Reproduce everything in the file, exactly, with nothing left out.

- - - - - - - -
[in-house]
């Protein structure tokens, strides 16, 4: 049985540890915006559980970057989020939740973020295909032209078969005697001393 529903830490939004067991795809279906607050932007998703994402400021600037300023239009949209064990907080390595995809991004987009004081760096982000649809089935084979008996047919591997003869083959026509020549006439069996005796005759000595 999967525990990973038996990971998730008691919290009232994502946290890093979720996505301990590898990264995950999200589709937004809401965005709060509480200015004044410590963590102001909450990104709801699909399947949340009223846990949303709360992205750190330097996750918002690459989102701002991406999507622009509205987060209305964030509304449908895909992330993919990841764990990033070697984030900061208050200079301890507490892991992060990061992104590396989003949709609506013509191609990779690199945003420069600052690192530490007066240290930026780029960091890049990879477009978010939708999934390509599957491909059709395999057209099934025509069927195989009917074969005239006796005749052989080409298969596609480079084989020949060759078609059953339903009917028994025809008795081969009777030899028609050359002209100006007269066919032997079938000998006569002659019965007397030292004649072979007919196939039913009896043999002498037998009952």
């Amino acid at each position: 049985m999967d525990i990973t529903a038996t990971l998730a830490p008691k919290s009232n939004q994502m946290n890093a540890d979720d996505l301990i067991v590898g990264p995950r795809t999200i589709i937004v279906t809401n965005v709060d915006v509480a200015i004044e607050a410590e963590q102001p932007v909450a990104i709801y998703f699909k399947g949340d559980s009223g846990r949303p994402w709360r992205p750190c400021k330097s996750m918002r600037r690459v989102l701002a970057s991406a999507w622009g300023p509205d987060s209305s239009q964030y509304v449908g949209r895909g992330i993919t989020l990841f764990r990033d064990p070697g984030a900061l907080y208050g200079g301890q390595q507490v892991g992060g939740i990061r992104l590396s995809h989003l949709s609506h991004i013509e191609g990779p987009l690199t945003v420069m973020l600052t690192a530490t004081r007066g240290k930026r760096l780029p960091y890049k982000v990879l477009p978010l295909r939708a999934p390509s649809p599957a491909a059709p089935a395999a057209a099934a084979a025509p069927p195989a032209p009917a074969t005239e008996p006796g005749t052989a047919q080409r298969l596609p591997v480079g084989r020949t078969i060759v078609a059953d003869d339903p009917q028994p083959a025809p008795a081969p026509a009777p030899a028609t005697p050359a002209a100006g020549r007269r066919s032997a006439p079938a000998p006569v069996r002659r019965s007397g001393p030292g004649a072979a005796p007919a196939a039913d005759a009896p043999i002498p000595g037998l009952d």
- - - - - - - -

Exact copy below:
[in-house]
């Protein structure tokens, strides 16, 4: 049985540890915006559980970057989020939740973020295909032209078969005697001393 529903830490939004067991795809279906607050932007998703994402400021600037300023239009949209064990907080390595995809991004987009004081760096982000649809089935084979008996047919591997003869083959026509020549006439069996005796005759000595 999967525990990973038996990971998730008691919290009232994502946290890093979720996505301990590898990264995950999200589709937004809401965005709060509480200015004044410590963590102001909450990104709801699909399947949340009223846990949303709360992205750190330097996750918002690459989102701002991406999507622009509205987060209305964030509304449908895909992330993919990841764990990033070697984030900061208050200079301890507490892991992060990061992104590396989003949709609506013509191609990779690199945003420069600052690192530490007066240290930026780029960091890049990879477009978010939708999934390509599957491909059709395999057209099934025509069927195989009917074969005239006796005749052989080409298969596609480079084989020949060759078609059953339903009917028994025809008795081969009777030899028609050359002209100006007269066919032997079938000998006569002659019965007397030292004649072979007919196939039913009896043999002498037998009952």
């Amino acid at each position: 049985m999967d525990i990973t529903a038996t990971l998730a830490p008691k919290s009232n939004q994502m946290n890093a540890d979720d996505l301990i067991v590898g990264p995950r795809t999200i589709i937004v279906t809401n965005v709060d915006v509480a200015i004044e607050a410590e963590q102001p932007v909450a990104i709801y998703f699909k399947g949340d559980s009223g846990r949303p994402w709360r992205p750190c400021k330097s996750m918002r600037r690459v989102l701002a970057s991406a999507w622009g300023p509205d987060s209305s239009q964030y509304v449908g949209r895909g992330i993919t989020l990841f764990r990033d064990p070697g984030a900061l907080y208050g200079g301890q390595q507490v892991g992060g939740i990061r992104l590396s995809h989003l949709s609506h991004i013509e191609g990779p987009l690199t945003v420069m973020l600052t690192a530490t004081r007066g240290k930026r760096l780029p960091y890049k982000v990879l477009p978010l295909r939708a999934p390509s649809p599957a491909a059709p089935a395999a057209a099934a084979a025509p069927p195989a032209p009917a074969t005239e008996p006796g005749t052989a047919q080409r298969l596609p591997v480079g084989r020949t078969i060759v078609a059953d003869d339903p009917q028994p083959a025809p008795a081969p026509a009777p030899a028609t005697p050359a002209a100006g020549r007269r066919s032997a006439p079938a000998p006569v069996r002659r019965s007397g001393p030292g004649a072979a005796p007919a196939a039913d005759a009896p043999i002498p000595g037998l009952d």